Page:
The anchor-wire technique, originally described by Szabo, was used in coronary stenting for precise positioning of the stent in the ostium of the main vessel (8). The Reverse Szabo technique at V-stenting of the coronary arteries was described by Lo and Kern (9). Nonetheless, the use of anchor-wire technique for stenting in congenital heart diseases has been limited. Only Girone et al. described the use of an extended anchor-wire concept in the treatment of congenital malformations (10). However, in their original description, to anchor the distal end of the stent, the anchor wire was passed through the entire stent. In our modification, the anchoring wire was passed through the most distal stent cell. As this is a pre-mounted assembly, we were able to minimize the risk of the stent sliding from the balloon while advancing.
The utilization of the described technique for PDA/collateral vessel stenting has the following advantages over the traditional approach: (I) precise positioning of the distal end of the stent exactly at the bifurcation without the risk of stent protrusion into the one of the branch pulmonary arteries; (II) minimization of the risk of missing the usual stenosis at the insertion of the vessel at the pulmonary artery bifurcation by allowing safe continuous forward pressure application on the stent-balloon assembly before and during deployment; (III) and facilitate advancement of the stent-balloon assembly due to the presence of a buddy-wire.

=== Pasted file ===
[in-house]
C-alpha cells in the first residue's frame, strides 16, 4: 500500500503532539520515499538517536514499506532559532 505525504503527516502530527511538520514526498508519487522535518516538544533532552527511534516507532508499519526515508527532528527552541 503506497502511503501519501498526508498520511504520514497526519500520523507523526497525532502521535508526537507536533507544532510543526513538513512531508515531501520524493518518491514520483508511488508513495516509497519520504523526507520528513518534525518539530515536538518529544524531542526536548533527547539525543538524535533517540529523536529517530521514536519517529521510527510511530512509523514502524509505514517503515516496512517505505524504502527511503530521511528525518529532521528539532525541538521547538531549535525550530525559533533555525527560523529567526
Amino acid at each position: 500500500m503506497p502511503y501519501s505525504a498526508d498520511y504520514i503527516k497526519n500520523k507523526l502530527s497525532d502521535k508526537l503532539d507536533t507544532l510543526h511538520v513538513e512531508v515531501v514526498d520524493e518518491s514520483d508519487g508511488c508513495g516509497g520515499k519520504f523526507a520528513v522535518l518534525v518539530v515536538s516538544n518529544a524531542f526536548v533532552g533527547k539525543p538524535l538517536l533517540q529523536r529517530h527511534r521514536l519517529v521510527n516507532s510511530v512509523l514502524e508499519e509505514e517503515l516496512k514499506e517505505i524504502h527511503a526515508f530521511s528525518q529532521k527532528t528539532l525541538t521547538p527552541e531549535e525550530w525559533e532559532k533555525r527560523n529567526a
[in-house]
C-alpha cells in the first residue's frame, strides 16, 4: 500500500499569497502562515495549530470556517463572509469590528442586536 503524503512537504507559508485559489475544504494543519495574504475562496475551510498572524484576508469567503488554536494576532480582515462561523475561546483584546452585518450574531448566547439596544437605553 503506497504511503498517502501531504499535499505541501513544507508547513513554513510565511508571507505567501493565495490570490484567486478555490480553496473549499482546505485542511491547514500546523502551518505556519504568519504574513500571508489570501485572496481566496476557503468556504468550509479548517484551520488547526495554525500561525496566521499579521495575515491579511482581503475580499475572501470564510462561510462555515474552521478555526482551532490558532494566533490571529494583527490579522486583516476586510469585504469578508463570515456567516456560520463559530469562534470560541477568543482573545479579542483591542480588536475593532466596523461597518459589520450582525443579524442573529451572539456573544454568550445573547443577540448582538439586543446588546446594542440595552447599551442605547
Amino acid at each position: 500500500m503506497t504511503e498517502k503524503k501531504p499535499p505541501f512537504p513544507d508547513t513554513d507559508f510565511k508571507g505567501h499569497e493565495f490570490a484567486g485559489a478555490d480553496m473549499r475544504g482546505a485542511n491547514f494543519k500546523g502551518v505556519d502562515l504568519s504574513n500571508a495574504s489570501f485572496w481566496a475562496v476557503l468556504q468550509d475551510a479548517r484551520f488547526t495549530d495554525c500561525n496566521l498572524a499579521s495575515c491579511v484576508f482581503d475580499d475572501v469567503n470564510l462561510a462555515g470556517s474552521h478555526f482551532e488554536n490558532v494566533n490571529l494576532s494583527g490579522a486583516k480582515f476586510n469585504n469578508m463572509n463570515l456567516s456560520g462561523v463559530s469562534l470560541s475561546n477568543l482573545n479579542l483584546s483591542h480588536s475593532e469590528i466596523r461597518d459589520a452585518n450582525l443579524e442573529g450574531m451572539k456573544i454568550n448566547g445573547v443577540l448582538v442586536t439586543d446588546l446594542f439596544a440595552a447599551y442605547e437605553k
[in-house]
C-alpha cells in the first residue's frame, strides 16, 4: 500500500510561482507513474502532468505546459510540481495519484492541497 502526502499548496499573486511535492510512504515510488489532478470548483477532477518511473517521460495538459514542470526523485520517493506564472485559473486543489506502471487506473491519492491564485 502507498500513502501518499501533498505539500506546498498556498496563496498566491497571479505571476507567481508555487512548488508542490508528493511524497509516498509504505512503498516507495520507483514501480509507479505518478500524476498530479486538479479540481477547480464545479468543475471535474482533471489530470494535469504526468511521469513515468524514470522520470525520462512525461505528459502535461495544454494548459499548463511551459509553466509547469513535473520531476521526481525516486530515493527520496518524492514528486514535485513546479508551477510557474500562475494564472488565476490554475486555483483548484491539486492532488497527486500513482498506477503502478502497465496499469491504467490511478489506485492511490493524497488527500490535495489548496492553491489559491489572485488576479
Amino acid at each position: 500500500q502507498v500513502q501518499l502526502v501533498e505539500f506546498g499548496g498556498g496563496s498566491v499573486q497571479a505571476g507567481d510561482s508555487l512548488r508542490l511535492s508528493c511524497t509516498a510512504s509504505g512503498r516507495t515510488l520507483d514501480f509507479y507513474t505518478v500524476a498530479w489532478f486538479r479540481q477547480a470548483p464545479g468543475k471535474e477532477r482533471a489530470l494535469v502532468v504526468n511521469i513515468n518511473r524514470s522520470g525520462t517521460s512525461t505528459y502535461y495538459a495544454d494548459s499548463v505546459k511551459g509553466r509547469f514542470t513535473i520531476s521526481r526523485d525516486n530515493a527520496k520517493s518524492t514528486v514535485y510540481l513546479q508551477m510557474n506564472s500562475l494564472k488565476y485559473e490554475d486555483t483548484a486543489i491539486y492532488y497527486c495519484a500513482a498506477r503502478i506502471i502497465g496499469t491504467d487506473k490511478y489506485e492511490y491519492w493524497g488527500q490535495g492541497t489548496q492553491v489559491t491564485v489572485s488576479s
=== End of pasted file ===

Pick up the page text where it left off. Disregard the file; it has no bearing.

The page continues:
Conflicts of Interest: The authors have no conflicts of interest to declare.
Informed Consent: Written informed consent was obtained from the patient for publication of this mauscript and any accompanying images.